Improving the efficiency of referrals by optimising use of advice and guidance to GPs
The COVID-19 pandemic presents a unique opportunity to redesign outpatient services using digital technology.
The NHS e-Referral service (which replaced Choose and Book in 2015) is the standard referral platform for all GP referrals in England. All GP practices in England should now be using the NHS e-Referral Service (e-RS) to refer into consultant-led out-patient clinics (NHS standard contract since October 2018).
There are 3 main channels available in e-RS which consultants can provide or optimise in COVID-19 recovery to streamline patient care:
- A&G (advice and guidance): pre-referral 2-way digital dialogue, used to provide advice, direct GPs to local guidelines (for example, fatty liver), recommend pre-referral tests (qFIT, ultrasound, fibrotic markers). Since January 2021, consultants can convert A&G requests directly to referrals (if the GP has pre-authorised), and provide advice to help manage the patient while on the waiting list. A&G now provides a streamlined digital channel between primary and secondary care.
- Referral assessment service (RAS): a referral triage service, originally designed for pathways such as gastroenterology, allowing consultants to direct referrals to appropriate clinics or organise straight-to-test (STT) or pre-clinic tests to facilitate initial consultation.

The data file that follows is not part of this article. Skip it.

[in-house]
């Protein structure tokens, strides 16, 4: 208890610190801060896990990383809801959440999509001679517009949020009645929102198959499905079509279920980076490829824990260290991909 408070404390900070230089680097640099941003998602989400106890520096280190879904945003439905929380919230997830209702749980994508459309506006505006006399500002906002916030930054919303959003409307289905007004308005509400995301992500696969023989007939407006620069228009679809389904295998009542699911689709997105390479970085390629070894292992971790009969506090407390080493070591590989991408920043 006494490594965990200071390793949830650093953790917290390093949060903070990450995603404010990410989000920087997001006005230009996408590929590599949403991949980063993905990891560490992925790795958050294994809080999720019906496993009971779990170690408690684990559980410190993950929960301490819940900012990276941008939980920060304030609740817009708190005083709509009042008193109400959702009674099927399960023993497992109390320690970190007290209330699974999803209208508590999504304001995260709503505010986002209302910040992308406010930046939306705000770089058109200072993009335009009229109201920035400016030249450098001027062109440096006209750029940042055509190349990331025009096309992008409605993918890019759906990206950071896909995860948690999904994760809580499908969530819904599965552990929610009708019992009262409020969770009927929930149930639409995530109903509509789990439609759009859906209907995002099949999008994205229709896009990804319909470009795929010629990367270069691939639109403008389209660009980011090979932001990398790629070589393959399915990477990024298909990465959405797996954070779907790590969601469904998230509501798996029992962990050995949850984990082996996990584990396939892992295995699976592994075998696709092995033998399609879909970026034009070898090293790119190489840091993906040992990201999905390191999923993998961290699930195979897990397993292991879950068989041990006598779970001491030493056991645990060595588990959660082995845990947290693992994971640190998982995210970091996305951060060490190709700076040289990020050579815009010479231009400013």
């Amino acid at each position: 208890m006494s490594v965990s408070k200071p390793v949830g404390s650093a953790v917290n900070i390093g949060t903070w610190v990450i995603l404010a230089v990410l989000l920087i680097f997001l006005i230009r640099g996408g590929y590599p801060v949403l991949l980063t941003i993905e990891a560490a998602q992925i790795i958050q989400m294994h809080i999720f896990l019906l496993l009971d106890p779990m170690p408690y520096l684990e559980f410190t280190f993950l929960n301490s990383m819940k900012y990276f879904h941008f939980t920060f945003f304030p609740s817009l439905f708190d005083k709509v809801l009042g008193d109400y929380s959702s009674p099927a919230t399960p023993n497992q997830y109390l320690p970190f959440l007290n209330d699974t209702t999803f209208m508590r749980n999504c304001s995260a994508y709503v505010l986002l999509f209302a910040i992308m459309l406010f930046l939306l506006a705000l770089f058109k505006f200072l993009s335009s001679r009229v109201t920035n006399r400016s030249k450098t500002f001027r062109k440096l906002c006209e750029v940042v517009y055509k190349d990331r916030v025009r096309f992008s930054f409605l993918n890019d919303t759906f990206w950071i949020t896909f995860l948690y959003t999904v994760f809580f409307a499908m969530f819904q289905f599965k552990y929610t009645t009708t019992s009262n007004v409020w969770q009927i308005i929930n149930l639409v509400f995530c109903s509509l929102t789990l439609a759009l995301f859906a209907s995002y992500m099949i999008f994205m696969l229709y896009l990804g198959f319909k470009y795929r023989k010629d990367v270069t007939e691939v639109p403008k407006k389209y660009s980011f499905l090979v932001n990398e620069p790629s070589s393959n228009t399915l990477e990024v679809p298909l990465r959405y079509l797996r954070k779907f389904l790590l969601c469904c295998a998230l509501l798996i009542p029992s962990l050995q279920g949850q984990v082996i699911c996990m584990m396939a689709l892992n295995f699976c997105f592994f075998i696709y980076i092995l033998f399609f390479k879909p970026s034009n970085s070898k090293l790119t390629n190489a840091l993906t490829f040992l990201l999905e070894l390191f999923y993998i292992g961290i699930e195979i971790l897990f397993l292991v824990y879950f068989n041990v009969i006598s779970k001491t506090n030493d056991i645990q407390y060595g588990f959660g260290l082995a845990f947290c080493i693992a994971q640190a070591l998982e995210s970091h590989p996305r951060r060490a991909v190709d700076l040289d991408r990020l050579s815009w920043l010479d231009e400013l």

- Directly bookable services: this is the traditional Choose and Book (C&B) model where the patient chooses an appointment slot, which means there is minimal opportunity for triage.
A&G provides a secure, rapid-access (usually 48-hour turn-around) digital portal for GPs to communicate with consultants and provider teams to support patient care, improve patient safety, and reduce unnecessary outpatient referrals.
Gastroenterology e-RS A&G use has increased dramatically across England (approximately 6,500 per month in October 2019 and more than 9,800 in December 2020). However, provision and uptake of A&G across England is variable, presenting opportunities for mobilisation.
Optimise pre-referral advice to GPs, either avoiding the need for referral to specialist clinics or advising pre-referral tests to facilitate assessment when the patient is seen.
Appropriate use of A&G could ‘divert’ as many as 20% of GP referrals, while RAS provides an opportunity to streamline the patient pathway by requesting appropriate tests in secondary care.
Solution and impact
The Portsmouth Hospitals University NHS Trust gastroenterology team has extensively supported the use of A&G over the past year. The usage has particularly increased throughout the COVID-19 pandemic.
GPs are encouraged to request A&G on all non-two-week wait patients before considering referral.
The use of A&G has increased by 107% (July to December 2019 compared with July to December 2020).
The hospital has seen a 15% reduction in new-patient clinic appointments against the trend (which has been increasing year-on-year throughout previous years).